Africa bags early spoils at Dubai climate talks

Africa bags early spoils at Dubai climate talks

#climate and sustainability
#funding
A multi-billion capital infusion revitalises Africa's landmark "Loss and Damage" climate deal

Seth Onyango, bird story agency 


After securing the landmark climate damage compensation deal at COP27, Africa's push for the Loss and Damage Fund gets a  major shot in the arm at this year's climate summit, after states committed millions to activate it 


The Fund, which aims to provide financial assistance to countries at extreme risk from climate change, to support mitigation and recovery, was established after intense negotiations at COP27.


A synchronised diplomatic offensive by African states had resulted in the historic deal to set up a kitty compensating states with historically low carbon emission levels for the impacts of climate change. Those include rising sea levels, droughts, floods, and catastrophic weather events.


After the 2022 climate talks in Sharm el Sheikh in Egypt little progress had been made and the issue looked set to become a backwater in climate talks.


In early remarks at the 2023 event in Dubai, however, COP28 President Dr Sultan Al Jaber announced that the United Arab Emirates was committing US$100 million to the Fund to "capitalise and operationalise it."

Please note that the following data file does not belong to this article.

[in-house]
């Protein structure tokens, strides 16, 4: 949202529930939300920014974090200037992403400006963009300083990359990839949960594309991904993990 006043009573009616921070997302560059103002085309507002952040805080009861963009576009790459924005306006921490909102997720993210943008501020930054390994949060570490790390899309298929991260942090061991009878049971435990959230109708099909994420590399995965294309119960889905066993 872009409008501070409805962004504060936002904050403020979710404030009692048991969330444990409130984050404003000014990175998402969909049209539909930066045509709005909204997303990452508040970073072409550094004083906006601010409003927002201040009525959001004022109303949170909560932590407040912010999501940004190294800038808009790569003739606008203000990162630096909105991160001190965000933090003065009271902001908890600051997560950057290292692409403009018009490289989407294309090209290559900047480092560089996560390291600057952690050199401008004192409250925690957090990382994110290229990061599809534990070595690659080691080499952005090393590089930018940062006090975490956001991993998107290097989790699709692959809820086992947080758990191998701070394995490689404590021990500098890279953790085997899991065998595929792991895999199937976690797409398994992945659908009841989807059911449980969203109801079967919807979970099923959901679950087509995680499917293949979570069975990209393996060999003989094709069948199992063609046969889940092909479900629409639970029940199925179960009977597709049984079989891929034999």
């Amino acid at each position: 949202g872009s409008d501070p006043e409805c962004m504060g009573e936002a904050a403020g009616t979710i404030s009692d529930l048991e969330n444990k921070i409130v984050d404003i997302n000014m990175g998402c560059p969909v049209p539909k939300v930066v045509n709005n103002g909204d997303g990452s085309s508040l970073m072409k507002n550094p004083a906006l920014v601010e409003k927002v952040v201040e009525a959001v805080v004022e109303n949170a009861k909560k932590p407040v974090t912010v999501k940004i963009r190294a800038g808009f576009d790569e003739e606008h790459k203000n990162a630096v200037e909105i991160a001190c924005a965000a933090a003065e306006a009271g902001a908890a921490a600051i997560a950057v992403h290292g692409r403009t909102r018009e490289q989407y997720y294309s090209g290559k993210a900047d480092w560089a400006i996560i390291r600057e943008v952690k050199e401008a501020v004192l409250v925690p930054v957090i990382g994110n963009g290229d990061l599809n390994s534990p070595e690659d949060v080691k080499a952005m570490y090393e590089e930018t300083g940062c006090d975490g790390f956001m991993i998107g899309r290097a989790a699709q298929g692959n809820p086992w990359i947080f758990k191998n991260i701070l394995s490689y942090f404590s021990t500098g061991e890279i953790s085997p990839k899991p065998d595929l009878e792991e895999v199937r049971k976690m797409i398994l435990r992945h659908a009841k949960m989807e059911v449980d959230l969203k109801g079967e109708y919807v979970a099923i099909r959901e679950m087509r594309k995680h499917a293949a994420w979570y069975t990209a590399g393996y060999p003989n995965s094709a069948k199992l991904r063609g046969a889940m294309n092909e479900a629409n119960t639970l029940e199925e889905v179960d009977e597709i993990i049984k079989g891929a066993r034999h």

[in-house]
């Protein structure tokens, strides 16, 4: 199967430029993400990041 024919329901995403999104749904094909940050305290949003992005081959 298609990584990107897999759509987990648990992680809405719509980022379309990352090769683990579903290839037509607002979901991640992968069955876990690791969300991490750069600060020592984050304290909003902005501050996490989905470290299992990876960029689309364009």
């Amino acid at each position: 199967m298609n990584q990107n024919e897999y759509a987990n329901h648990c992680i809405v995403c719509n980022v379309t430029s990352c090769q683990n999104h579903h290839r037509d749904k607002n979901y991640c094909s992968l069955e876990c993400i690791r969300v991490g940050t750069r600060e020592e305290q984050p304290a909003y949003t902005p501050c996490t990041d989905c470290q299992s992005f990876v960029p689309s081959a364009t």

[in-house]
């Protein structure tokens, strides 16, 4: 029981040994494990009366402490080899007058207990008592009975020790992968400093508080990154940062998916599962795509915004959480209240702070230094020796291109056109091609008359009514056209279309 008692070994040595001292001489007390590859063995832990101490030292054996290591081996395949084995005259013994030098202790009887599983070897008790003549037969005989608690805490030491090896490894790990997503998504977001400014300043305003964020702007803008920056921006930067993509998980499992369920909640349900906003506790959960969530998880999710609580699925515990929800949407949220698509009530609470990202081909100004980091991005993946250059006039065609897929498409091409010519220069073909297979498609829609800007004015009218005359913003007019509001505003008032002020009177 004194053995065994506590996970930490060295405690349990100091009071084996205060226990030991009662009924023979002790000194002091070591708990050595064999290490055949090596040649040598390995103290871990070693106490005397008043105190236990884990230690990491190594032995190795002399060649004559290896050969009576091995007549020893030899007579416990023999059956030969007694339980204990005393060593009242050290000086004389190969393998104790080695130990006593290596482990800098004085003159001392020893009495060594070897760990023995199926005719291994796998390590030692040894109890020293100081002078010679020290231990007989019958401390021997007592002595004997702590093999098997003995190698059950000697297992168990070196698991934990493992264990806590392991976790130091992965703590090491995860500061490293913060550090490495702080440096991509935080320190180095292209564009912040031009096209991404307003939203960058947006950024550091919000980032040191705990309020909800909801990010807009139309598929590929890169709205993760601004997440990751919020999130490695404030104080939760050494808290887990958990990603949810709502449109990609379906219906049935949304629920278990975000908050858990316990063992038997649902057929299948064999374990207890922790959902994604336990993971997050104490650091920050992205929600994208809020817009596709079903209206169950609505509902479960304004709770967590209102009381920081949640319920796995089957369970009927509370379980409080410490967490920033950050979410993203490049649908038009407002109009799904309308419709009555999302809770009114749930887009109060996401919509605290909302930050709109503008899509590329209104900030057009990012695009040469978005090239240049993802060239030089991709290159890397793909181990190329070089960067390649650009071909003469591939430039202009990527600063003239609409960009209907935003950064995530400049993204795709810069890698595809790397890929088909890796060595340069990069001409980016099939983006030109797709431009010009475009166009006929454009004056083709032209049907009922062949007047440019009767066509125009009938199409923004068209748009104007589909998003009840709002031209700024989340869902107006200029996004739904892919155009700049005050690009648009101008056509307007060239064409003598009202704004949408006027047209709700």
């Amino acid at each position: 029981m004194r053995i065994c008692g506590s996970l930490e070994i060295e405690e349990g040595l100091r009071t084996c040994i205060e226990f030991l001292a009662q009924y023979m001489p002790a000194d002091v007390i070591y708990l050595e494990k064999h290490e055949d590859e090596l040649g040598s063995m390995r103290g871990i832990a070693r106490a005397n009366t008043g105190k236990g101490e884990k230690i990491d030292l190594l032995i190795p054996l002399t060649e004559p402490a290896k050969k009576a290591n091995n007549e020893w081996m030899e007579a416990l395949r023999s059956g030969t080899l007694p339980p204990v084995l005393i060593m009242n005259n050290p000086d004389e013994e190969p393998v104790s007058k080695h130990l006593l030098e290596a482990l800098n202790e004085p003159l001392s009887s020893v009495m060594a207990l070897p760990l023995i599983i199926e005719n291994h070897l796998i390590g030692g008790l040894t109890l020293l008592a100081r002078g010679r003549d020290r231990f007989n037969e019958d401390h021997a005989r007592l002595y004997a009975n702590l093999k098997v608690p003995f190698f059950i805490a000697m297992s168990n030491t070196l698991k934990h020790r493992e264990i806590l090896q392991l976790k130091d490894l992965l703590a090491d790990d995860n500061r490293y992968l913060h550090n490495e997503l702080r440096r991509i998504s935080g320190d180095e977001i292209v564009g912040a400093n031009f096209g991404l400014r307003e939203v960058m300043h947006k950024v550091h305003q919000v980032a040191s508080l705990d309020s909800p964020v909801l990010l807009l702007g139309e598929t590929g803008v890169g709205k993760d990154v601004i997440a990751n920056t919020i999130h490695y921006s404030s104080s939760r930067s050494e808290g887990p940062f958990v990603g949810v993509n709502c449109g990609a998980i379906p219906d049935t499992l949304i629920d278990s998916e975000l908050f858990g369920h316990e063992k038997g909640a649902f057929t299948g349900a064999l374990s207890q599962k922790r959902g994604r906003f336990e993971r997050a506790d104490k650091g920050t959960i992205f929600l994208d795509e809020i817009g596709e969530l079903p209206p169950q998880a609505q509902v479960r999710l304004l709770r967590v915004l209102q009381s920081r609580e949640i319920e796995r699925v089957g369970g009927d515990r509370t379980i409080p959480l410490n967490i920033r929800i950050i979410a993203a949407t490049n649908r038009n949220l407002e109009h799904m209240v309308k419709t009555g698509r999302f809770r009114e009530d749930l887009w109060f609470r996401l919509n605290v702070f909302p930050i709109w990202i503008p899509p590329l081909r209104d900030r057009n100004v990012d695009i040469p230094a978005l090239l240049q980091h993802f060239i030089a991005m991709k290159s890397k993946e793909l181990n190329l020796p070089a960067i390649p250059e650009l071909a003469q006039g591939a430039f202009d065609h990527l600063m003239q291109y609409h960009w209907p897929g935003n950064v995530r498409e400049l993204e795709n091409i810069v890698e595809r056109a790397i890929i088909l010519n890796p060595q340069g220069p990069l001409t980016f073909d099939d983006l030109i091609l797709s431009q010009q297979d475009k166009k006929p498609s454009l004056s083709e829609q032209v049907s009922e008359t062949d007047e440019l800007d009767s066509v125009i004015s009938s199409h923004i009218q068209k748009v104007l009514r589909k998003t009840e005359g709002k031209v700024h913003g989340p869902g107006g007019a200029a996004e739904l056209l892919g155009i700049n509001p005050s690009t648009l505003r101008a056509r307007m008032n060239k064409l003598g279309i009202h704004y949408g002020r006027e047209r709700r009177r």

That appeared to create a chain reaction, with Germany pledging US$100 million, the UK offering £40 million for the Fund and £20 million for other arrangements, Japan pleding US$10 million and the U.S. committing to US$17.5 million.


“The hard work of many people over many years has been delivered in Dubai” Al Jaber said, adding “the speed at which the world came together, to get this fund operationalized within one year since Parties agreed to it in Sharm El Sheikh is unprecedented."


Compensation of states for loss and damage emerged as a sticking point at COP26 in Glasgow, Scotland, as developing nations and their island counterparts refused to back down in their appeal for cash to help mitigate the effects of climate change.


However strong opposition from rich and heavily polluting economies caused the issue to be pushed back a year, to Sharm El-Sheikh, touted as "Africa's COP".


On the sidelines of COP27, African leaders intimated that they would not relent until a loss and damage deal was on the table and a payment plan featured in the final resolutions of the talks. They achieved both.


The Loss and Damage Fund will be managed by the Green Climate Fund, an entity under the UNFCCC that finances climate projects in developing countries. 


The Fund will also have a board that will oversee its governance, allocation, and disbursement of resources.


The establishment of the Fund is regarded as a breakthrough in global climate negotiations as it acknowledges the responsibility of developed countries - responsible for over a century of significant climate emissions - to help developing countries with far lighter carbon footprints cope with the impacts of climate change. 


bird story agency 

Top comments(0)

SEND
Home
Stories
Community
Podcasts